Food, Dietary Supplement & Cosmetics Regulatory Update, Vol. III, Issue 10
Bipartisan Senate Agreement to Require Mandatory GMO Labeling
On June 23, 2016, Senator Pat Roberts (R-Kansas) and Senator Debbie Stabenow (D-Michigan) reached an agreement to solve the state-by-state labeling requirement for genetically modified foods (also referred to as genetically modified organisms, or GMOs) by setting a mandatory uniform national standard for biotechnology labeling of food. The senators' proposed bill would give several options to food manufacturers to comply with the mandatory disclosure requirements. The options include adding to the package certain text, a symbol, or an electronic link to a website. In the last case, the bill states the package could not include any denigrating text toward biotechnology and would require the use of the descriptive language, "Scan here for more food information." Very small companies would be exempt from compliance with the mandatory labeling requirement, and small companies would have the alternative of including a toll-free number and website instead of using a digital code. The disclosure requirement would apply to all human food, including some meat and poultry products, but would exclude foods where meat, poultry, and egg products are the main ingredient, or foods that are derived from an animal that ate bioengineered food. The mandatory requirements would also apply to dietary supplements. The bill also states that products certified GMO by USDA could be labeled as non-GMO, but products that are exempt from disclosure under the bill would not automatically be allowed to make non-biotech claims on their food.
The bill will need to pass the Agriculture Committee, the full Senate, and the U.S. House, which passed a bill last July establishing a voluntary labeling system for GMO foods. If the bill is finally approved, it will preempt other similar state laws, such as Vermont's law, which entered into force on July 1, 2016.
Congress Considers Lifting Bans on Food Exports to Cuba
On June 16, 2016, the U.S. Senate Appropriations Committee approved bipartisan amendments during its markup of the Fiscal Year 2017 Financial Services and General Government Appropriations bill that would ease trade barriers with Cuba. Specifically, S. 3067, introduced by Senator John Boozman (R-Arkansas), would lift the ban on private banks and companies offering credit for the export of agricultural commodities to Cuba. According to Sen. Boozman, the amendment "helps level the playing field for American farmers and allows U.S. agriculture products to more easily enter the Cuban market." According to the Office of the United States Trade Representative, the top export categories to Cuba in 2015 were meat ($78 million), food waste and animal feed ($44 million), and miscellaneous grain, seeds, and fruit ($22 million). In addition, U.S. exports of agricultural products to Cuba totaled $150 million in 2015, with leading categories including poultry ($78 million), soybean meal ($55 million), soybeans ($10 million), corn ($5 million), and dairy products ($412,000). The appropriations bill now advances to the full Senate for consideration.
IFSAC Analyzes Foodborne Illness Attribution
The Interagency Food Safety Analytics Collaboration ("IFSAC"), created in 2011 to study the most common food sources linked to specific foodborne illnesses, has recently published a paper in emerging infectious diseases, titled "Comparing Characteristics of Sporadic and Outbreak-Associated Foodborne Illnesses, United States, 2004–2011." This article compares some characteristics of outbreak and sporadic (non-outbreak) human illnesses caused by Salmonella, Escherichia coli (E. coli) O157, Listeria monocytogenes, and Campylobacter. The analysis indicates that Campylobacter, Listeria monocytogenes, and E. coli O157 outbreak illnesses are not significantly different from sporadic illnesses with respect to patients' illness severity, gender, and age. With regard to Salmonella outbreak illnesses, these are not significantly different from sporadic illnesses with respect to illness severity and gender; however, the percentage of outbreak illnesses in the youngest age category (0–3 years) was substantially lower compared with the other age groups. Such analyses are essential to advancing scientific progress in the field.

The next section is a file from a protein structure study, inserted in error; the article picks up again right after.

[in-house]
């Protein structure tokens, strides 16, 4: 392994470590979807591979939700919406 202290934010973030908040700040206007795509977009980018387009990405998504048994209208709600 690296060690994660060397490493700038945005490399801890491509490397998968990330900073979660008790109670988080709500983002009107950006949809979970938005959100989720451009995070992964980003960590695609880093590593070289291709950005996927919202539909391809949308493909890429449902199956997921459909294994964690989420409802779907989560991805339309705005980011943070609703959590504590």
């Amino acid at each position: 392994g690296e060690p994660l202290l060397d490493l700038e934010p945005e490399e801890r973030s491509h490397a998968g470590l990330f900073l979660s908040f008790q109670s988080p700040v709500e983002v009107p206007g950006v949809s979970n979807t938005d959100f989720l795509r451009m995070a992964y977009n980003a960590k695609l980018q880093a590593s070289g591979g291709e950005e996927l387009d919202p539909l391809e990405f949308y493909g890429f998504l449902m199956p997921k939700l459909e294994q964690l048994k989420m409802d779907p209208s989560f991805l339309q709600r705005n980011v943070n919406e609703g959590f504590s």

In an unrelated effort on pathogen informatics, on June 27, 2016, FDA published videos of FDA's GenomeTrakr network—a network that was established to facilitate the sharing of pathogen sequence data among public health agencies, academia, and the food industry, with the goal of preventing large-scale foodborne illness outbreaks.
Philadelphia Issues Sugar-Sweetened Beverage Tax
On June 16, 2016, Philadelphia's City Council approved by a 13–4 vote a 1.5 percent per ounce tax on sweetened soft drinks. The tax will be applied to any nonalcoholic beverage, syrup, or other concentrate that lists as an ingredient any form of caloric sugar-based sweetener, including, but not limited to, sucrose, glucose, and high fructose corn syrup. The tax also applies to beverages containing artificial sugar substitutes, such as stevia, aspartame, sucralose, neotame, acesulfame potassium (known as Ace-K), saccharin, and advantame. The rule excludes the application of the tax to sweetened baby formulas, medical foods, drinks made from at least 50 percent milk or fruit or vegetables, drinks to which a purchaser can add, or can request that a seller add, sugar at the point of sale, and any syrup or other concentrate that the customer combines with other ingredients to create a beverage.